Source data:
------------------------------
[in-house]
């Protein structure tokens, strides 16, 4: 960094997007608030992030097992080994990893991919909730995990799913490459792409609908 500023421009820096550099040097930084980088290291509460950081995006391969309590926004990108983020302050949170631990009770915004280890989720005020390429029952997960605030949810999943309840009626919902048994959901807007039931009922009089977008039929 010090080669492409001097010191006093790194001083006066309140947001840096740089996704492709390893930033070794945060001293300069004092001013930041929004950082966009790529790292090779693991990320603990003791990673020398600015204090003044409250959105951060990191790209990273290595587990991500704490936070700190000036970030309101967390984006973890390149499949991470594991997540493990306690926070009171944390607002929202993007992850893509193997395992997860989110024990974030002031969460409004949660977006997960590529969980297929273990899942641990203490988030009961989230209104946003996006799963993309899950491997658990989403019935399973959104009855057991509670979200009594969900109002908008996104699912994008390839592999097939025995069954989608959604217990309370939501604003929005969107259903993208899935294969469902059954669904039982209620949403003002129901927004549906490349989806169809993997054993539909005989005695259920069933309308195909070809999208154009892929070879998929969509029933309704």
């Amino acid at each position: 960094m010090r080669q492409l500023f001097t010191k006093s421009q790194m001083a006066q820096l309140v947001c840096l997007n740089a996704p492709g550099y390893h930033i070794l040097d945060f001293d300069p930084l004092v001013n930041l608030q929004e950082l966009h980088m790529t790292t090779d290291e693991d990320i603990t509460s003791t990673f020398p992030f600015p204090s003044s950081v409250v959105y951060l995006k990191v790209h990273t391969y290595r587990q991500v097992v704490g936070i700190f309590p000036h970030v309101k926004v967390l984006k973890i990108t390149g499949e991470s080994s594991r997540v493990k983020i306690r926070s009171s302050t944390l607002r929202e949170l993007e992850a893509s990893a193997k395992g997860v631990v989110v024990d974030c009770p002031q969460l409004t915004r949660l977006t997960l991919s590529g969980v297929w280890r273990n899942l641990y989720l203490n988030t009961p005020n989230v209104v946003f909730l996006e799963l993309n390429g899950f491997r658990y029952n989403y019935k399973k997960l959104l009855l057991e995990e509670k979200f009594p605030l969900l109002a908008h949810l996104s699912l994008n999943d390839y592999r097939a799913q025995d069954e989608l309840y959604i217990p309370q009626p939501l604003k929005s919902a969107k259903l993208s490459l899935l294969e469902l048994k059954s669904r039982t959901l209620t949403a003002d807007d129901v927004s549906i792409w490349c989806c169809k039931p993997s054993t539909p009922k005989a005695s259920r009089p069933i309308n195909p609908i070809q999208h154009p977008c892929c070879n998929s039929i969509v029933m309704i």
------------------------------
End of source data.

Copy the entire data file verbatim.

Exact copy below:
[in-house]
């Protein structure tokens, strides 16, 4: 960094997007608030992030097992080994990893991919909730995990799913490459792409609908 500023421009820096550099040097930084980088290291509460950081995006391969309590926004990108983020302050949170631990009770915004280890989720005020390429029952997960605030949810999943309840009626919902048994959901807007039931009922009089977008039929 010090080669492409001097010191006093790194001083006066309140947001840096740089996704492709390893930033070794945060001293300069004092001013930041929004950082966009790529790292090779693991990320603990003791990673020398600015204090003044409250959105951060990191790209990273290595587990991500704490936070700190000036970030309101967390984006973890390149499949991470594991997540493990306690926070009171944390607002929202993007992850893509193997395992997860989110024990974030002031969460409004949660977006997960590529969980297929273990899942641990203490988030009961989230209104946003996006799963993309899950491997658990989403019935399973959104009855057991509670979200009594969900109002908008996104699912994008390839592999097939025995069954989608959604217990309370939501604003929005969107259903993208899935294969469902059954669904039982209620949403003002129901927004549906490349989806169809993997054993539909005989005695259920069933309308195909070809999208154009892929070879998929969509029933309704």
């Amino acid at each position: 960094m010090r080669q492409l500023f001097t010191k006093s421009q790194m001083a006066q820096l309140v947001c840096l997007n740089a996704p492709g550099y390893h930033i070794l040097d945060f001293d300069p930084l004092v001013n930041l608030q929004e950082l966009h980088m790529t790292t090779d290291e693991d990320i603990t509460s003791t990673f020398p992030f600015p204090s003044s950081v409250v959105y951060l995006k990191v790209h990273t391969y290595r587990q991500v097992v704490g936070i700190f309590p000036h970030v309101k926004v967390l984006k973890i990108t390149g499949e991470s080994s594991r997540v493990k983020i306690r926070s009171s302050t944390l607002r929202e949170l993007e992850a893509s990893a193997k395992g997860v631990v989110v024990d974030c009770p002031q969460l409004t915004r949660l977006t997960l991919s590529g969980v297929w280890r273990n899942l641990y989720l203490n988030t009961p005020n989230v209104v946003f909730l996006e799963l993309n390429g899950f491997r658990y029952n989403y019935k399973k997960l959104l009855l057991e995990e509670k979200f009594p605030l969900l109002a908008h949810l996104s699912l994008n999943d390839y592999r097939a799913q025995d069954e989608l309840y959604i217990p309370q009626p939501l604003k929005s919902a969107k259903l993208s490459l899935l294969e469902l048994k059954s669904r039982t959901l209620t949403a003002d807007d129901v927004s549906i792409w490349c989806c169809k039931p993997s054993t539909p009922k005989a005695s259920r009089p069933i309308n195909p609908i070809q999208h154009p977008c892929c070879n998929s039929i969509v029933m309704i």